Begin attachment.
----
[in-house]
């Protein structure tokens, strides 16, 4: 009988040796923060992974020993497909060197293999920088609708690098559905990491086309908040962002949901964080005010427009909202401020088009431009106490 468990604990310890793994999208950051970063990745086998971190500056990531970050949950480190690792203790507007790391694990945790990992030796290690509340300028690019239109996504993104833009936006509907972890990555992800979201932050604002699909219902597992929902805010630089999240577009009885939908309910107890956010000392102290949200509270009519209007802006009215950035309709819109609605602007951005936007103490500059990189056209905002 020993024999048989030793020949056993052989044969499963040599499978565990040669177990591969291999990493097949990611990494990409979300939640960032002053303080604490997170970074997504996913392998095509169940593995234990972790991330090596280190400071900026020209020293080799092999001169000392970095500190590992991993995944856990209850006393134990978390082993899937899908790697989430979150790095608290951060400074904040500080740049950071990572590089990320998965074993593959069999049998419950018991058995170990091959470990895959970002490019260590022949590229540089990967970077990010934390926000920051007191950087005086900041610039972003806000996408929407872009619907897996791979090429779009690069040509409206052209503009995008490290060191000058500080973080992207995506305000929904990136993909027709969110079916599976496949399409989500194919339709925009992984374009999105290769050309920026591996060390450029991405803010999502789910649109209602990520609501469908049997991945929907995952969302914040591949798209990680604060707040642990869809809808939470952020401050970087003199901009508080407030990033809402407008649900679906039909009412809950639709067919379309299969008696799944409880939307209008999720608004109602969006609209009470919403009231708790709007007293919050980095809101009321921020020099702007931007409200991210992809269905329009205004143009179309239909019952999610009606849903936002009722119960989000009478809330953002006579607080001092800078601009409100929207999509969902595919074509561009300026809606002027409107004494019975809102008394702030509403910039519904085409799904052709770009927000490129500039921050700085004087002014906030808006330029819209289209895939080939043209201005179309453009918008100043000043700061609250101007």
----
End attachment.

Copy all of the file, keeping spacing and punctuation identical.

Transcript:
[in-house]
């Protein structure tokens, strides 16, 4: 009988040796923060992974020993497909060197293999920088609708690098559905990491086309908040962002949901964080005010427009909202401020088009431009106490 468990604990310890793994999208950051970063990745086998971190500056990531970050949950480190690792203790507007790391694990945790990992030796290690509340300028690019239109996504993104833009936006509907972890990555992800979201932050604002699909219902597992929902805010630089999240577009009885939908309910107890956010000392102290949200509270009519209007802006009215950035309709819109609605602007951005936007103490500059990189056209905002 020993024999048989030793020949056993052989044969499963040599499978565990040669177990591969291999990493097949990611990494990409979300939640960032002053303080604490997170970074997504996913392998095509169940593995234990972790991330090596280190400071900026020209020293080799092999001169000392970095500190590992991993995944856990209850006393134990978390082993899937899908790697989430979150790095608290951060400074904040500080740049950071990572590089990320998965074993593959069999049998419950018991058995170990091959470990895959970002490019260590022949590229540089990967970077990010934390926000920051007191950087005086900041610039972003806000996408929407872009619907897996791979090429779009690069040509409206052209503009995008490290060191000058500080973080992207995506305000929904990136993909027709969110079916599976496949399409989500194919339709925009992984374009999105290769050309920026591996060390450029991405803010999502789910649109209602990520609501469908049997991945929907995952969302914040591949798209990680604060707040642990869809809808939470952020401050970087003199901009508080407030990033809402407008649900679906039909009412809950639709067919379309299969008696799944409880939307209008999720608004109602969006609209009470919403009231708790709007007293919050980095809101009321921020020099702007931007409200991210992809269905329009205004143009179309239909019952999610009606849903936002009722119960989000009478809330953002006579607080001092800078601009409100929207999509969902595919074509561009300026809606002027409107004494019975809102008394702030509403910039519904085409799904052709770009927000490129500039921050700085004087002014906030808006330029819209289209895939080939043209201005179309453009918008100043000043700061609250101007």